These days the phrase that best describes the state education scene is "unprecedented change." Abolishing or drastically revising the state education code, reducing state rules and regulations, changing the governance structure for the state board and for the chief state school officer, and downsizing the state department are items under discussion in many states.
Provisions in state constitutions that create a system of public schools and underpin the functions of the state board and state superintendent have a long and rich history. This history was once deemed so important that in 1969 the Council of Chief State School Officers devoted two volumes to the history of education in the states.(1) The first contained a long chapter for each state, written by a "senior official" in that state. The second was devoted to an overview of state education activity and laws since 1900. The two tomes were never on the best-seller list, but in the 1960s and 1970s they were often prominently displayed on the bookshelves in each chief's office. Today, they are out of sight, probably on the back shelves of the state library or carried off as office mementos. They might even be found in a box of obscure books at a garage sale or flea market.
Someone needs to find these books and read what the old-timers had in mind for education. In many instances the early "vision" has been lost, with hundreds of decisions layered into the codes over the years. In many states economic and social changes may have outpaced the original vision. Many of the current proposals for change are based on a political wisdom that has been in vogue since the last election. There is the possibility that this new political wisdom could match the original vision of a century ago, but there is also the possibility that the proponents of the status quo could find support in their state's history. But if no one knows - or cares to find out - then "bold" and "forthright" action in 1995 could be just a step backward.
Education Code Changes
Both Gov. Pete Wilson of California and Gov. John Engler of Michigan called for the abolition of the education code in their state-of-the-state addresses earlier this year. California's 11 volumes do go into great detail, with some critics, such as Gov. Wilson, calling it micromanagement when even the contents of school first-aid kits are mandated. Proposing to go "cold turkey" and throw the whole code out certainly starts a good discussion, but in the one state (Kentucky) where this was done by the courts it quickly became apparent that something must replace the old code. Those in charge in other states will soon find themselves facing the same question that the founders of the current system faced: Do we abolish or keep school districts? And once this fundamental decision has been made, a host of other decisions related to safety, health, and accountability all step forward.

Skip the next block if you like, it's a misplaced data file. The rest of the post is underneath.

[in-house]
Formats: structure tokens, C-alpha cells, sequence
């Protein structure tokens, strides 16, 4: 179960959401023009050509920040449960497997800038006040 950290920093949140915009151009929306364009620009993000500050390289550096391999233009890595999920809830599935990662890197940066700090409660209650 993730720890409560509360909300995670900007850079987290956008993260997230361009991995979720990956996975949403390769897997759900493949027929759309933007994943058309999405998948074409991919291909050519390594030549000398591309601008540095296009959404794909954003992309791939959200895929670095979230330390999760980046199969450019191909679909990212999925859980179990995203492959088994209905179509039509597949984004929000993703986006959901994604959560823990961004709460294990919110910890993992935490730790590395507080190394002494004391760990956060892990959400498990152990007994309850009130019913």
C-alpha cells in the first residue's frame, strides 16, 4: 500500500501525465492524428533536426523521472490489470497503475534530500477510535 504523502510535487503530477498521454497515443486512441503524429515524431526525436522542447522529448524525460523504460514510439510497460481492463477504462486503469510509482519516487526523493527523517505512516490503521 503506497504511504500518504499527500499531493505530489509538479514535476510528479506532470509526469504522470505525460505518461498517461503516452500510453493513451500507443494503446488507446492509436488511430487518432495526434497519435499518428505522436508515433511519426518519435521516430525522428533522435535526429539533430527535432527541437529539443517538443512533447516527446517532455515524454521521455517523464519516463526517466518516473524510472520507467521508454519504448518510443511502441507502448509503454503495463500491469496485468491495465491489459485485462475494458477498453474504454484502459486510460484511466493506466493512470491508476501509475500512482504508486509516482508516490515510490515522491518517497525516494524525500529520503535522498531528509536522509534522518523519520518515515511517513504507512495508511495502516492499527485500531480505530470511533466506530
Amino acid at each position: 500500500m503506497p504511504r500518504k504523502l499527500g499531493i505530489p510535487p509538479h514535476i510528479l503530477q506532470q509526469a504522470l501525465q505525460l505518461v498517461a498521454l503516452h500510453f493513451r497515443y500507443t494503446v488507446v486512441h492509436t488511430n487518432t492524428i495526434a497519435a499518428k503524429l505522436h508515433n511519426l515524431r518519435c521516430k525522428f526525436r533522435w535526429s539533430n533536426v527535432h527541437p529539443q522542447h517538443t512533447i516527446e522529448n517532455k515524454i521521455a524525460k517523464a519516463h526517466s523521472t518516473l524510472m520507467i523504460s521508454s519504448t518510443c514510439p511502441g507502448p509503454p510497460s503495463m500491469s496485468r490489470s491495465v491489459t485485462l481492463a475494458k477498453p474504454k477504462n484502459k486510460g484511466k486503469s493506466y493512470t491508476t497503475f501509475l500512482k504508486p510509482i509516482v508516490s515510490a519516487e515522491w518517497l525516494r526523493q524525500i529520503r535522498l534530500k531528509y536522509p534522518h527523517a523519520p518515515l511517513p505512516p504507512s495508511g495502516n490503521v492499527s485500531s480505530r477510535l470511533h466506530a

In normal times most states repeal existing parts of the code as they add new items. Other states have begun building "sunset clauses" into new legislation, thus forcing programs back for periodic review. In recent years the use of "waivers" has grown popular, but increasingly states are reporting that waivers are more likely to be needed between local boards and individual buildings than they are between states and districts.
In 1977 Jim Walsh and J. Peter Williams, Jr. - a couple of Texas attorneys specializing in school law - wrote a model state education code. Their effort was "policy oriented" rather than "rule oriented." At the time, their work was not widely accepted, and in fact its only known national exposure came in a brief Kappan article that year and in a discussion session at the annual meeting of the Education Commission of the States. But today people are still asking which states have "short" or "good" education codes that could serve as models.
For the past six months the staff of the Education Commission of the States has been working with California's policy leaders and with some 40 state education groups to draft a new agenda for California schools and communities. …